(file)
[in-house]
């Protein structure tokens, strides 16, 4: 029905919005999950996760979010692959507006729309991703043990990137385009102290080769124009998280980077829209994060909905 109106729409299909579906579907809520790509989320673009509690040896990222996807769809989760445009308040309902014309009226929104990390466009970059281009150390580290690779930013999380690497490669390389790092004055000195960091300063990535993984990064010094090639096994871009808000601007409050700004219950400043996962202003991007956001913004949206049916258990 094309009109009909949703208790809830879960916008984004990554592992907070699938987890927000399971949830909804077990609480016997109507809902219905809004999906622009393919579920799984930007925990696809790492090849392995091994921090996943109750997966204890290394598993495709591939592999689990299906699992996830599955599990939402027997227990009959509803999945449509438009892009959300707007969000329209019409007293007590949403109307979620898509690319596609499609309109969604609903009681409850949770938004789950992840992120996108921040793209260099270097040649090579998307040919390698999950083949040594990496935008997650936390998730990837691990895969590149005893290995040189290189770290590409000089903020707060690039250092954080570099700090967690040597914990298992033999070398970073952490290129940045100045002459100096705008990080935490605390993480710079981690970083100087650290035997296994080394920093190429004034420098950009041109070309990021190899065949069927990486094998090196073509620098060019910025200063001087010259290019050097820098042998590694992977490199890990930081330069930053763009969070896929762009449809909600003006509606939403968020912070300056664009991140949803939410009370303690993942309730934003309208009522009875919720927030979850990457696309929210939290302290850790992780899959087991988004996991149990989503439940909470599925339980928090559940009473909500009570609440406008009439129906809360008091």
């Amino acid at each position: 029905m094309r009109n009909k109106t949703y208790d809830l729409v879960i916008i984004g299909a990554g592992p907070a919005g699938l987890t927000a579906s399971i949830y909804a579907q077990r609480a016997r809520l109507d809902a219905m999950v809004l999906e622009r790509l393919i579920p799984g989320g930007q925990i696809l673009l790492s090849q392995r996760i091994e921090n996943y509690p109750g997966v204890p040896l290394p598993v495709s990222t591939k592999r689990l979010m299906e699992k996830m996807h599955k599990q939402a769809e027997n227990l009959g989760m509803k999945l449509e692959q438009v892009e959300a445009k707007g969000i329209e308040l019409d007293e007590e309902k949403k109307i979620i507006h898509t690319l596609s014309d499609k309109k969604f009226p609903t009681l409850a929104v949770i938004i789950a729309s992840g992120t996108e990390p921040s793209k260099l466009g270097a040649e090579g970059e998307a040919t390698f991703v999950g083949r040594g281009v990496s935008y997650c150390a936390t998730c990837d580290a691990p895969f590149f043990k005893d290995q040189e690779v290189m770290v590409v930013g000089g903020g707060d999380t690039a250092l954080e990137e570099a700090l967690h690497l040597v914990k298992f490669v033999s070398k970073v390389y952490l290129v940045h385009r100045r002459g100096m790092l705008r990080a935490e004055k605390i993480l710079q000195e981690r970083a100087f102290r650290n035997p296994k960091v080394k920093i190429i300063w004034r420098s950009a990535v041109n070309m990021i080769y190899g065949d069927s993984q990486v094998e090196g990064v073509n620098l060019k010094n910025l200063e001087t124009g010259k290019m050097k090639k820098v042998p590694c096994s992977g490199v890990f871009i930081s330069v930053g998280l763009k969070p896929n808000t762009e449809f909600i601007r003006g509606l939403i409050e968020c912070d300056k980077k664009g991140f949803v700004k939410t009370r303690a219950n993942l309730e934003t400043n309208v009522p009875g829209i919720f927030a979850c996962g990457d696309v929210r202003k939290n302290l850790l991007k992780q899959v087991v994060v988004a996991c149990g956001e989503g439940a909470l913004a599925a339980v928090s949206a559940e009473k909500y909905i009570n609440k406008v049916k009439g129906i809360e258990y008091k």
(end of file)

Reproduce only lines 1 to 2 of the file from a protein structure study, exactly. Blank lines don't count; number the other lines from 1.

[in-house]
């Protein structure tokens, strides 16, 4: 029905919005999950996760979010692959507006729309991703043990990137385009102290080769124009998280980077829209994060909905 109106729409299909579906579907809520790509989320673009509690040896990222996807769809989760445009308040309902014309009226929104990390466009970059281009150390580290690779930013999380690497490669390389790092004055000195960091300063990535993984990064010094090639096994871009808000601007409050700004219950400043996962202003991007956001913004949206049916258990 094309009109009909949703208790809830879960916008984004990554592992907070699938987890927000399971949830909804077990609480016997109507809902219905809004999906622009393919579920799984930007925990696809790492090849392995091994921090996943109750997966204890290394598993495709591939592999689990299906699992996830599955599990939402027997227990009959509803999945449509438009892009959300707007969000329209019409007293007590949403109307979620898509690319596609499609309109969604609903009681409850949770938004789950992840992120996108921040793209260099270097040649090579998307040919390698999950083949040594990496935008997650936390998730990837691990895969590149005893290995040189290189770290590409000089903020707060690039250092954080570099700090967690040597914990298992033999070398970073952490290129940045100045002459100096705008990080935490605390993480710079981690970083100087650290035997296994080394920093190429004034420098950009041109070309990021190899065949069927990486094998090196073509620098060019910025200063001087010259290019050097820098042998590694992977490199890990930081330069930053763009969070896929762009449809909600003006509606939403968020912070300056664009991140949803939410009370303690993942309730934003309208009522009875919720927030979850990457696309929210939290302290850790992780899959087991988004996991149990989503439940909470599925339980928090559940009473909500009570609440406008009439129906809360008091």